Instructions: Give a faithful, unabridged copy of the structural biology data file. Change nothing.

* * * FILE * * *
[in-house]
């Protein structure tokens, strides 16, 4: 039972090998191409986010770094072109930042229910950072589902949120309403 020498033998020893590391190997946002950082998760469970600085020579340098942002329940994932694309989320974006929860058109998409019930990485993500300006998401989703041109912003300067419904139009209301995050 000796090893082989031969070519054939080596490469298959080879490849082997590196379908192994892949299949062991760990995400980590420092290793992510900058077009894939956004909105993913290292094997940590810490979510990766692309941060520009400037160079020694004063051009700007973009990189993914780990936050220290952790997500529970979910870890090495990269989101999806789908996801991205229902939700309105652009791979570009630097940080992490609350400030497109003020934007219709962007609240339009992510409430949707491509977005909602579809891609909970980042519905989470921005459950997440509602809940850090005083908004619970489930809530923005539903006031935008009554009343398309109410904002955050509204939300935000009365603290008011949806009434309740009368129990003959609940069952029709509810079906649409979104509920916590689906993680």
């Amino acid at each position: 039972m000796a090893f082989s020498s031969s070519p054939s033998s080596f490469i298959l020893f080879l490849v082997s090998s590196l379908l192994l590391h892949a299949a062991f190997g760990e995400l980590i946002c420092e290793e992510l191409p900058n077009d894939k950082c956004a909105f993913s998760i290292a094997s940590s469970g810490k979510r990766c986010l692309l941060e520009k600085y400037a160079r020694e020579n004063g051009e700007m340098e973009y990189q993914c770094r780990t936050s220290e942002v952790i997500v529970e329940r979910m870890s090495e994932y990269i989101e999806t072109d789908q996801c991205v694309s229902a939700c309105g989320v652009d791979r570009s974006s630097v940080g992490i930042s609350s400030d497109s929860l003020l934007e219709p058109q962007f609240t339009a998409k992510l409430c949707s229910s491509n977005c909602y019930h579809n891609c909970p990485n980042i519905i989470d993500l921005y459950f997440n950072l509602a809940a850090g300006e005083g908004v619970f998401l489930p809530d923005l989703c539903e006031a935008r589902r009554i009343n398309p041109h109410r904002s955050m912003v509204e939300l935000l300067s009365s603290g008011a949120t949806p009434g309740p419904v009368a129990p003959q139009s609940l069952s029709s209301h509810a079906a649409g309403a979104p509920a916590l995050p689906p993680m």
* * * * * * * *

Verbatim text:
[in-house]
């Protein structure tokens, strides 16, 4: 039972090998191409986010770094072109930042229910950072589902949120309403 020498033998020893590391190997946002950082998760469970600085020579340098942002329940994932694309989320974006929860058109998409019930990485993500300006998401989703041109912003300067419904139009209301995050 000796090893082989031969070519054939080596490469298959080879490849082997590196379908192994892949299949062991760990995400980590420092290793992510900058077009894939956004909105993913290292094997940590810490979510990766692309941060520009400037160079020694004063051009700007973009990189993914780990936050220290952790997500529970979910870890090495990269989101999806789908996801991205229902939700309105652009791979570009630097940080992490609350400030497109003020934007219709962007609240339009992510409430949707491509977005909602579809891609909970980042519905989470921005459950997440509602809940850090005083908004619970489930809530923005539903006031935008009554009343398309109410904002955050509204939300935000009365603290008011949806009434309740009368129990003959609940069952029709509810079906649409979104509920916590689906993680």
């Amino acid at each position: 039972m000796a090893f082989s020498s031969s070519p054939s033998s080596f490469i298959l020893f080879l490849v082997s090998s590196l379908l192994l590391h892949a299949a062991f190997g760990e995400l980590i946002c420092e290793e992510l191409p900058n077009d894939k950082c956004a909105f993913s998760i290292a094997s940590s469970g810490k979510r990766c986010l692309l941060e520009k600085y400037a160079r020694e020579n004063g051009e700007m340098e973009y990189q993914c770094r780990t936050s220290e942002v952790i997500v529970e329940r979910m870890s090495e994932y990269i989101e999806t072109d789908q996801c991205v694309s229902a939700c309105g989320v652009d791979r570009s974006s630097v940080g992490i930042s609350s400030d497109s929860l003020l934007e219709p058109q962007f609240t339009a998409k992510l409430c949707s229910s491509n977005c909602y019930h579809n891609c909970p990485n980042i519905i989470d993500l921005y459950f997440n950072l509602a809940a850090g300006e005083g908004v619970f998401l489930p809530d923005l989703c539903e006031a935008r589902r009554i009343n398309p041109h109410r904002s955050m912003v509204e939300l935000l300067s009365s603290g008011a949120t949806p009434g309740p419904v009368a129990p003959q139009s609940l069952s029709s209301h509810a079906a649409g309403a979104p509920a916590l995050p689906p993680m």